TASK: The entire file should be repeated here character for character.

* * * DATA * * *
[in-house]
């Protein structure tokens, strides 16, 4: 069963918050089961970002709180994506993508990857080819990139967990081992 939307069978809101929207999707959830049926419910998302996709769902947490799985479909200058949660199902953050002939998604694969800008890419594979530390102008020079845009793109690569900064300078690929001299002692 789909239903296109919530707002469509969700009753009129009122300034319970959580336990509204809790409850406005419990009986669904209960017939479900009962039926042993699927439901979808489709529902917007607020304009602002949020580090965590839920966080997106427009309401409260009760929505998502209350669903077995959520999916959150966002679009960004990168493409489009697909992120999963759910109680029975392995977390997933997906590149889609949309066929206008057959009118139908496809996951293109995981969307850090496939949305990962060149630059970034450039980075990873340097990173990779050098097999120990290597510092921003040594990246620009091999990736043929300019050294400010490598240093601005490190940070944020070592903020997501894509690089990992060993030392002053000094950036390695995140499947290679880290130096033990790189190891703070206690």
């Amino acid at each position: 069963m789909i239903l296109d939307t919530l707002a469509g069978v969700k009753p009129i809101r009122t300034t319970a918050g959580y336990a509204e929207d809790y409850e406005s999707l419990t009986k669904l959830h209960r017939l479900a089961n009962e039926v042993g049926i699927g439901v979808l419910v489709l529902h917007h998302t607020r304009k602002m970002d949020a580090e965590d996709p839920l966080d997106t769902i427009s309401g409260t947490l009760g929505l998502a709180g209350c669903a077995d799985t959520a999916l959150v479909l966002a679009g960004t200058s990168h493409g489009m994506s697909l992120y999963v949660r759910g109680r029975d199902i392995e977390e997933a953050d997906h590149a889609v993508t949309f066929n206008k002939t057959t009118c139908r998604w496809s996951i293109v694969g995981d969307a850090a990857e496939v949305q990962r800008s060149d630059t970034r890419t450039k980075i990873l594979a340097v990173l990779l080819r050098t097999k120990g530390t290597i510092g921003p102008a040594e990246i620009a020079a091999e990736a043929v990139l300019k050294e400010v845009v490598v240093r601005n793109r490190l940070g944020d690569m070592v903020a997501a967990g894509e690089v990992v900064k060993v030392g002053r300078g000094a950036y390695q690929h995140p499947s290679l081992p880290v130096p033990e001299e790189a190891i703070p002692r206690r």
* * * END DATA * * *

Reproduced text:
[in-house]
């Protein structure tokens, strides 16, 4: 069963918050089961970002709180994506993508990857080819990139967990081992 939307069978809101929207999707959830049926419910998302996709769902947490799985479909200058949660199902953050002939998604694969800008890419594979530390102008020079845009793109690569900064300078690929001299002692 789909239903296109919530707002469509969700009753009129009122300034319970959580336990509204809790409850406005419990009986669904209960017939479900009962039926042993699927439901979808489709529902917007607020304009602002949020580090965590839920966080997106427009309401409260009760929505998502209350669903077995959520999916959150966002679009960004990168493409489009697909992120999963759910109680029975392995977390997933997906590149889609949309066929206008057959009118139908496809996951293109995981969307850090496939949305990962060149630059970034450039980075990873340097990173990779050098097999120990290597510092921003040594990246620009091999990736043929300019050294400010490598240093601005490190940070944020070592903020997501894509690089990992060993030392002053000094950036390695995140499947290679880290130096033990790189190891703070206690």
């Amino acid at each position: 069963m789909i239903l296109d939307t919530l707002a469509g069978v969700k009753p009129i809101r009122t300034t319970a918050g959580y336990a509204e929207d809790y409850e406005s999707l419990t009986k669904l959830h209960r017939l479900a089961n009962e039926v042993g049926i699927g439901v979808l419910v489709l529902h917007h998302t607020r304009k602002m970002d949020a580090e965590d996709p839920l966080d997106t769902i427009s309401g409260t947490l009760g929505l998502a709180g209350c669903a077995d799985t959520a999916l959150v479909l966002a679009g960004t200058s990168h493409g489009m994506s697909l992120y999963v949660r759910g109680r029975d199902i392995e977390e997933a953050d997906h590149a889609v993508t949309f066929n206008k002939t057959t009118c139908r998604w496809s996951i293109v694969g995981d969307a850090a990857e496939v949305q990962r800008s060149d630059t970034r890419t450039k980075i990873l594979a340097v990173l990779l080819r050098t097999k120990g530390t290597i510092g921003p102008a040594e990246i620009a020079a091999e990736a043929v990139l300019k050294e400010v845009v490598v240093r601005n793109r490190l940070g944020d690569m070592v903020a997501a967990g894509e690089v990992v900064k060993v030392g002053r300078g000094a950036y390695q690929h995140p499947s290679l081992p880290v130096p033990e001299e790189a190891i703070p002692r206690r």